FDIC: Q1 Bank Earnings Improve, But Loan Balances Decline
In its latest quarterly report, the FDIC said that insured commercial banks and savings institutions reported an aggregate profit of $35.3 billion in the first quarter of 2012, a $6.6 billion improvement from the $28.8 billion in net income the industry reported in the first quarter of 2011. The FDIC noted that lower provisions for loan losses and higher non-interest income were responsible for most of the year-over-year improvement in earnings.
This is the 11th consecutive quarter that earnings have registered a year-over-year increase. However, loan balances declined by $56.3 billion (0.8%) after three consecutive quarterly increases.
FDIC acting chairman Martin J. Gruenberg said, “The condition of the industry continues to gradually improve. Insured institutions have made steady progress in shedding bad loans, bolstering net worth, and increasing profitability.” He also noted, “The overall decline in loan balances is disappointing after we saw three quarters of growth last year. But we should be cautious in drawing conclusions from just one quarter.”
First-quarter loss provisions totaled $14.3 billion, almost one-third less than the $20.9 billion that insured institutions set aside for losses in the first quarter of 2011. Net operating revenue (net interest income plus total non-interest income) totaled $169.6 billion, an increase of $5 billion (3.1%) from a year earlier, as gains from loan sales rose by $2.3 billion. Realized gains on investment securities and other assets were $2 billion higher than in the first quarter of 2011.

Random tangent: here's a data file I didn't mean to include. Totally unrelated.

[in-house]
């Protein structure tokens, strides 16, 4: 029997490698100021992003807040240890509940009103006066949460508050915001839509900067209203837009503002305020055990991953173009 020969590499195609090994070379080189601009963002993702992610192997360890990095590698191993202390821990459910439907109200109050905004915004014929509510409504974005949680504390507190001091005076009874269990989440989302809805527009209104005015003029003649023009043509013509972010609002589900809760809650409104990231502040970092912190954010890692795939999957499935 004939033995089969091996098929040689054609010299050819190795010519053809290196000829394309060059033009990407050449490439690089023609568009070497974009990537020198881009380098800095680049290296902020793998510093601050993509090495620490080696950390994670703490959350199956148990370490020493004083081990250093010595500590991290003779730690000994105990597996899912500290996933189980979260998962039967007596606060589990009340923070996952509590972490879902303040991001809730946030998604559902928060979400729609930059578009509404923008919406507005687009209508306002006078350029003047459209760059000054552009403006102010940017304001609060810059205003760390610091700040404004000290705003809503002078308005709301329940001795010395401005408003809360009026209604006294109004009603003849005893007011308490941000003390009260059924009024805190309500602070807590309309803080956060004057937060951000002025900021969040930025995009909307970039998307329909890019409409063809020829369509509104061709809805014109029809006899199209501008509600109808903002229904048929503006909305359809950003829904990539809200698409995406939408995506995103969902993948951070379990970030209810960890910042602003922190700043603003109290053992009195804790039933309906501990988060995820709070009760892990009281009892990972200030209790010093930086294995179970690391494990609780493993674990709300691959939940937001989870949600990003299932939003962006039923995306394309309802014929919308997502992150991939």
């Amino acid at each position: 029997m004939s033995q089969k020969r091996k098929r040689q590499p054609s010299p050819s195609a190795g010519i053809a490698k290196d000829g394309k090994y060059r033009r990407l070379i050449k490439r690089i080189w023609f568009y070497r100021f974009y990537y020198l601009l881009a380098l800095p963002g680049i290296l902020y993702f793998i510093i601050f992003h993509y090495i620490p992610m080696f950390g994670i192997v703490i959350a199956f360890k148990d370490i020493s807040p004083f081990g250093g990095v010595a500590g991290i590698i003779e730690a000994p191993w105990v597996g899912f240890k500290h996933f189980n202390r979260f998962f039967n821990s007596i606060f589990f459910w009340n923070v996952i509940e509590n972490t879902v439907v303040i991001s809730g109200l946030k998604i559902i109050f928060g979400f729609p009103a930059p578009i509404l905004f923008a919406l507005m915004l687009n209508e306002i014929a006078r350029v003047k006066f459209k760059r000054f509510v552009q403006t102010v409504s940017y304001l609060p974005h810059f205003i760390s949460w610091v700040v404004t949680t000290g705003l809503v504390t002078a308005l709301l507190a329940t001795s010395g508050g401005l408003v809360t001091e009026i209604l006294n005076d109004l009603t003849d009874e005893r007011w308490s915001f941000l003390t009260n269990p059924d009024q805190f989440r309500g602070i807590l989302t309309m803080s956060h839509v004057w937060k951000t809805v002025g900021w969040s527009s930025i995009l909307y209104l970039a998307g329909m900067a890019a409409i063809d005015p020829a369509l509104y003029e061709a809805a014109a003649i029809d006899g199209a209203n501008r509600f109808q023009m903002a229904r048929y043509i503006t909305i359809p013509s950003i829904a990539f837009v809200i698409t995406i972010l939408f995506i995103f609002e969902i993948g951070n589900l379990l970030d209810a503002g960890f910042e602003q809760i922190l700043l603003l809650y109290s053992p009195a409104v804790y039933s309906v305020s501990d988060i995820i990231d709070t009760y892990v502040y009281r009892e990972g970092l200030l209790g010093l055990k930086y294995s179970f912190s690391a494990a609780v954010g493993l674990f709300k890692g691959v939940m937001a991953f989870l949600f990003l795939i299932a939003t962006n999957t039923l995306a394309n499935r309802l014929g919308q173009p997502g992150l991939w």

Asset quality indicators continued to improve as insured banks and thrifts charged off $21.8 billion in uncollectible loans during the quarter, down $11.7 billion (34.8%) from a year earlier. The amount of non-current loans and leases (those 90 days or more past due or in non-accrual status) fell for an eighth consecutive quarter, but the percentage of loans and leases that were non-current remained high by historical standards.
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